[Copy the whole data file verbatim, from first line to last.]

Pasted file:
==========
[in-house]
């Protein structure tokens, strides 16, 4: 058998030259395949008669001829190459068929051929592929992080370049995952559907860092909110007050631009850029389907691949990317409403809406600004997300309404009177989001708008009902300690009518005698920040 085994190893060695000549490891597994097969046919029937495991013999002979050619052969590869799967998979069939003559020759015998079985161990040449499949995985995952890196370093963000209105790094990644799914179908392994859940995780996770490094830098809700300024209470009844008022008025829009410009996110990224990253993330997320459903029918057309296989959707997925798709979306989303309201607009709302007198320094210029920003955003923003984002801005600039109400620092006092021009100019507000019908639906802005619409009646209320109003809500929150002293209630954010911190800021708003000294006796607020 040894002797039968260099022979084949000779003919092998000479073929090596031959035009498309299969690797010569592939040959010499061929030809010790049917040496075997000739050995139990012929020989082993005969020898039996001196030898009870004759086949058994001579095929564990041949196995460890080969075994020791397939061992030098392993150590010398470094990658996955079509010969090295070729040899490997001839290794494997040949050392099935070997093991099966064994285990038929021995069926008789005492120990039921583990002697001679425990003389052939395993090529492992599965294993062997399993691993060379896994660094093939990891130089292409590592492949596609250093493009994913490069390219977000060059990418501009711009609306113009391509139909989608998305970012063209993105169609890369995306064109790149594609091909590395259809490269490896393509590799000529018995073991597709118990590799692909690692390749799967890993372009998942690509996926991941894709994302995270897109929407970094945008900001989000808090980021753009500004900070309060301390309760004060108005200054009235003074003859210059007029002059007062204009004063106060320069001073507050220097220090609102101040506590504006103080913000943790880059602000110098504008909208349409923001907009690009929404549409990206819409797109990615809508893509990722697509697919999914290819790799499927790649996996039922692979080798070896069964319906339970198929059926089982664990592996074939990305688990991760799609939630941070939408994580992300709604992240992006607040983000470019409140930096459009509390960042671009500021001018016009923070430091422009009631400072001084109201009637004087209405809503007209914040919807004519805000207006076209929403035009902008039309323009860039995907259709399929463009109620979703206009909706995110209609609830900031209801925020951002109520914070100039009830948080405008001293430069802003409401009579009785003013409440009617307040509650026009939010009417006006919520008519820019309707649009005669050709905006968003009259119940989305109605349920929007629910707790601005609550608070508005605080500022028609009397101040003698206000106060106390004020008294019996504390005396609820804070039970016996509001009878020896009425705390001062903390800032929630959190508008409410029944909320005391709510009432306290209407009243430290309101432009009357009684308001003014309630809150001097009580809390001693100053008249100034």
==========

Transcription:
[in-house]
């Protein structure tokens, strides 16, 4: 058998030259395949008669001829190459068929051929592929992080370049995952559907860092909110007050631009850029389907691949990317409403809406600004997300309404009177989001708008009902300690009518005698920040 085994190893060695000549490891597994097969046919029937495991013999002979050619052969590869799967998979069939003559020759015998079985161990040449499949995985995952890196370093963000209105790094990644799914179908392994859940995780996770490094830098809700300024209470009844008022008025829009410009996110990224990253993330997320459903029918057309296989959707997925798709979306989303309201607009709302007198320094210029920003955003923003984002801005600039109400620092006092021009100019507000019908639906802005619409009646209320109003809500929150002293209630954010911190800021708003000294006796607020 040894002797039968260099022979084949000779003919092998000479073929090596031959035009498309299969690797010569592939040959010499061929030809010790049917040496075997000739050995139990012929020989082993005969020898039996001196030898009870004759086949058994001579095929564990041949196995460890080969075994020791397939061992030098392993150590010398470094990658996955079509010969090295070729040899490997001839290794494997040949050392099935070997093991099966064994285990038929021995069926008789005492120990039921583990002697001679425990003389052939395993090529492992599965294993062997399993691993060379896994660094093939990891130089292409590592492949596609250093493009994913490069390219977000060059990418501009711009609306113009391509139909989608998305970012063209993105169609890369995306064109790149594609091909590395259809490269490896393509590799000529018995073991597709118990590799692909690692390749799967890993372009998942690509996926991941894709994302995270897109929407970094945008900001989000808090980021753009500004900070309060301390309760004060108005200054009235003074003859210059007029002059007062204009004063106060320069001073507050220097220090609102101040506590504006103080913000943790880059602000110098504008909208349409923001907009690009929404549409990206819409797109990615809508893509990722697509697919999914290819790799499927790649996996039922692979080798070896069964319906339970198929059926089982664990592996074939990305688990991760799609939630941070939408994580992300709604992240992006607040983000470019409140930096459009509390960042671009500021001018016009923070430091422009009631400072001084109201009637004087209405809503007209914040919807004519805000207006076209929403035009902008039309323009860039995907259709399929463009109620979703206009909706995110209609609830900031209801925020951002109520914070100039009830948080405008001293430069802003409401009579009785003013409440009617307040509650026009939010009417006006919520008519820019309707649009005669050709905006968003009259119940989305109605349920929007629910707790601005609550608070508005605080500022028609009397101040003698206000106060106390004020008294019996504390005396609820804070039970016996509001009878020896009425705390001062903390800032929630959190508008409410029944909320005391709510009432306290209407009243430290309101432009009357009684308001003014309630809150001097009580809390001693100053008249100034």